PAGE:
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Inside the Comfort-Shell, Silentium’s noise-cancellation bubble

What it's like inside CES's shell of silence.


Molly McHugh


Posted on Jan 6, 2015   Updated on May 29, 2021, 8:10 pm CDT

If there is anything that CES needs, it is silence. The conference is chaos defined, and chaos is loud. Thankfully, one company is bringing a little peace to the table. Silentium has introduced the Comfort-Shell, a giant shell that surrounds your upper body, specifically your head, blocking the outside noise.

I had the chance to try the Comfort-Shell out on the show floor, perhaps the most fitting place ever for such a demo. (Usually getting a demo on the CES show floor might as well be done on mute since you can barely make out a word above the constant din.) The giant, somewhat helmet-shaped object rests above you, and once “inside” you can hear softly playing music, as opposed to the outside drone. 


It worked… OK. It’s hard to pull yourself entirely away from the insanity going on around you, but I definitely felt more able to think inside Silentium, and I certainly would be able to have a conversation inside of the shell. As the team talked to other conference-goers, I could make out what they were saying, but I would have had to strain to here each word exactly.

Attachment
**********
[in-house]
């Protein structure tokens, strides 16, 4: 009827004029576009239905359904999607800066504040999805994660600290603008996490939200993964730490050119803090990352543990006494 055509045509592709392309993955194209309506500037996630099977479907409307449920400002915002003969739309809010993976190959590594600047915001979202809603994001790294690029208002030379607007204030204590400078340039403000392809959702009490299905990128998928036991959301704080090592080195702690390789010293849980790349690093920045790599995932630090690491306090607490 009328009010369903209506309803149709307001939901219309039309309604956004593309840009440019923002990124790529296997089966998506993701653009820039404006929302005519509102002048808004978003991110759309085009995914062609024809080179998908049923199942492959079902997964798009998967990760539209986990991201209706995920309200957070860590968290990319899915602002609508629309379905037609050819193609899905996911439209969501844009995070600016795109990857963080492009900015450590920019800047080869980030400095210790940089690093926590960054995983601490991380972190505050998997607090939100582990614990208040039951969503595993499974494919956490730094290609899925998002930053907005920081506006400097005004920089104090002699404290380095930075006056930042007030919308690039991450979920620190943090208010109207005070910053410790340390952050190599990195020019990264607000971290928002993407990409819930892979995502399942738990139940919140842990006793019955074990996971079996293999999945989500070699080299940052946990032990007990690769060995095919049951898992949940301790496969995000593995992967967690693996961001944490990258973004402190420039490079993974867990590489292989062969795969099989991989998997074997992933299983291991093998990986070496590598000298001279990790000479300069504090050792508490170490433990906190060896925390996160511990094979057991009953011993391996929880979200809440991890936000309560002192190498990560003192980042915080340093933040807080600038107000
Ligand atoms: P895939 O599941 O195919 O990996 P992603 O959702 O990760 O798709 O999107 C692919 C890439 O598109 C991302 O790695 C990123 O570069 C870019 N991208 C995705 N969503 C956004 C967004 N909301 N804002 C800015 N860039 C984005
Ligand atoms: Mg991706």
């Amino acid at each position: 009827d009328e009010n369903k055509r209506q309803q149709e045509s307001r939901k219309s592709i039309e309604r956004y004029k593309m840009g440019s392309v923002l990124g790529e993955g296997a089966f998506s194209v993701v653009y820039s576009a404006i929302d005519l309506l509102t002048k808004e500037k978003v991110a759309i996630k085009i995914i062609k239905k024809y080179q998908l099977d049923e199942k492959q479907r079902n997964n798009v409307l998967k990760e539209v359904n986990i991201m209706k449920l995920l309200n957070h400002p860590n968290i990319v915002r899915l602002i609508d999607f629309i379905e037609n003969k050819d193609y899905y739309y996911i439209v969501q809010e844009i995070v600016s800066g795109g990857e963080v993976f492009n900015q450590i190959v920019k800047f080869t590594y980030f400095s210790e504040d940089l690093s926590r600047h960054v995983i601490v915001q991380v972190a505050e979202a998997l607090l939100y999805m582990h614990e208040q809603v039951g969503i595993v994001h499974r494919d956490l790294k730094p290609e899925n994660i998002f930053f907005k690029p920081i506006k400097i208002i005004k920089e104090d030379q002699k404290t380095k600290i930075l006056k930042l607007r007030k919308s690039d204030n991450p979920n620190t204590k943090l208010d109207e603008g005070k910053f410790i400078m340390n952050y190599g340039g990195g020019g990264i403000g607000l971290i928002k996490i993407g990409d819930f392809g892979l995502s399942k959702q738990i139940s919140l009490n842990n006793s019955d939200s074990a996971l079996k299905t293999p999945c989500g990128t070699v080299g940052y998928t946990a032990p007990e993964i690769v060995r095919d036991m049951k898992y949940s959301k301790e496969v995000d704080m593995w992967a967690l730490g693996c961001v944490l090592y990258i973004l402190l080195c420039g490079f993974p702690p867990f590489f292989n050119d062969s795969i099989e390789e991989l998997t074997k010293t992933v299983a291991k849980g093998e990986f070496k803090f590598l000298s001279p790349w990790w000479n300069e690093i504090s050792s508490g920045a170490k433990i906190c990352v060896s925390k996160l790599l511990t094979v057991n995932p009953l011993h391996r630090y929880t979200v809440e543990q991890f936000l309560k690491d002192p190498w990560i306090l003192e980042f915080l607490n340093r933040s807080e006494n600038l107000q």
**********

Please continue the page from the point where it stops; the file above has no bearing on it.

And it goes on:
The Comfort-Shell is the latest application of Silentium’s Quiet-Bubble technology. This technology basically takes noise and tries to create opposing signals, or “anti-noise,” so that these things work against each other in order to create a more pleasant, quieter, yet not exactly silent, environment. 

Aside from the Comfort-Shell this is already being used, the team tells me, though not in the way this demo proposes. Right now it’s showing up more subtly, like in cars to help drivers have auditory shelter from road noise. But the team tells me they see it making its way into everyday life even more so, in bedrooms, for instance. A smaller version of the shell would attach to the headboard, possibly, giving one partner some peace while the other listens to music or watches TV. Maybe at loud events like, oh I don’t know, CES. And maybe next year we’ll have more than a demo. 

Photos via Molly McHugh

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*First Published: Jan 6, 2015, 10:58 pm CST